On homes with severe outbreaks, a pyrethroid insecticide can be applied to the foundation or siding. This will only kill insects that contact the insecticide and is not an effective long-term strategy. Since these fall-invading insects can fly up to several miles, it is likely more will return on the next warm day. When smaller numbers are present inside or outside, the insects can be knocked into a bucket of soapy water, vacuumed up or just left alone.

What can I do once they get inside?

Indoor trap for stink bugs
Photo 3. Indoor stink bug and boxelder bug collection trap. Photo by David Lowenstein, MSU Extension.

The best way to control indoor nuisance pests is through removal or exclusion. Inside homes, stink bugs are attracted to light and may fly towards light fixtures, resulting in an annoying buzz. A homemade light trap with light shined into a foil pan containing unscented dish soap and water can provide relief at killing stink bugs already inside the home (Photo 3). It is not recommended to apply insecticides to overwintering insects that are already inside your home. The chemicals will only kill insects that make direct contact and will not prevent additional insects from finding their way inside.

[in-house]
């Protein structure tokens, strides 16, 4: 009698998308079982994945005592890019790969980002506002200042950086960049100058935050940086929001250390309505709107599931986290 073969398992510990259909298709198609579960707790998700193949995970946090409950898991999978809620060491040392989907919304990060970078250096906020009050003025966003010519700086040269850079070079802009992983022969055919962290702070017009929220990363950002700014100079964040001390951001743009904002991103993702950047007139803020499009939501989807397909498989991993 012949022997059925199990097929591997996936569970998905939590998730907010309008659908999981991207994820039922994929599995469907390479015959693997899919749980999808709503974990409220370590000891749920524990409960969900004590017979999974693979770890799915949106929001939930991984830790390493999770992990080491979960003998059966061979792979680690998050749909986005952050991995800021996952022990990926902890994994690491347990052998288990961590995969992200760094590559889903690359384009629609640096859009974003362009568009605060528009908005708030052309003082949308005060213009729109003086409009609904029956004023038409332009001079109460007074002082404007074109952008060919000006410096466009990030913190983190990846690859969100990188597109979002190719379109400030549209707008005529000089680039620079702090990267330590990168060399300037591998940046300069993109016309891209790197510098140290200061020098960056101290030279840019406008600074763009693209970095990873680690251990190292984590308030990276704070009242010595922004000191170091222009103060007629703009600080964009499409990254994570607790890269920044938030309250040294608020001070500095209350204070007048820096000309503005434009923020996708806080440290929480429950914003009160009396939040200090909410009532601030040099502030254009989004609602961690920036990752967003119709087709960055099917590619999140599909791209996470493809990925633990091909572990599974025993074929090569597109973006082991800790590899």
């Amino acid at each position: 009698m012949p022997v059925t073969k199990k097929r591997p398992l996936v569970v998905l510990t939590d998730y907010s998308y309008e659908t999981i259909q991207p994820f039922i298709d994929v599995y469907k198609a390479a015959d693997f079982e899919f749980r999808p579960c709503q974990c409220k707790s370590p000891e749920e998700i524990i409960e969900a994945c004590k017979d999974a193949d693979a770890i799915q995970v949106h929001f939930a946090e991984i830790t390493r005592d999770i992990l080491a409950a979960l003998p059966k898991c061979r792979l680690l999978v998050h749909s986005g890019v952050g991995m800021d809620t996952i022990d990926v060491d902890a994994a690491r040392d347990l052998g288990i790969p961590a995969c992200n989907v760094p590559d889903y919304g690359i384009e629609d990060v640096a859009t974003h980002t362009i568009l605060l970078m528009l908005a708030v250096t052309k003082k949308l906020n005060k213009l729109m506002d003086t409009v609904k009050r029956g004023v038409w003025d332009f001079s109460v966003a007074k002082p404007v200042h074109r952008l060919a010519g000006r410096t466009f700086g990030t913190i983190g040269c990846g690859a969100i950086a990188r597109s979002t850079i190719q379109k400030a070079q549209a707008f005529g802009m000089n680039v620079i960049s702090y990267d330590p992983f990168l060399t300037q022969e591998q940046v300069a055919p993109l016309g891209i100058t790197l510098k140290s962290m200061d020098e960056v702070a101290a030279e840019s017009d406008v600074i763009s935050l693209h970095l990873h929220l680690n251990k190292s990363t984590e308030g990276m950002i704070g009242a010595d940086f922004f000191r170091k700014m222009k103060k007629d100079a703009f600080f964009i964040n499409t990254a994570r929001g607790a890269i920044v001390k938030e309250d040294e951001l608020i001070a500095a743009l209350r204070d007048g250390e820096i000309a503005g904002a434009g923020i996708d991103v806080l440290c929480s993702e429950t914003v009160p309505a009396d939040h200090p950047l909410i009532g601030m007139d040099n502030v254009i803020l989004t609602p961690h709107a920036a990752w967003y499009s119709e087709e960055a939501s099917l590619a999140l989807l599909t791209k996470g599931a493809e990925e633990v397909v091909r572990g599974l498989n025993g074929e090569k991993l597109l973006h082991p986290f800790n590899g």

When hundreds of stink bugs are found in the home or shed, they can be vacuumed with a shop-vac. On warmer winter days, a stray stink bug or two may emerge from diapause and walk or fly around the house. By this time, all overwintered insects are already inside a home, and hand-picking is the easiest way to eliminate them.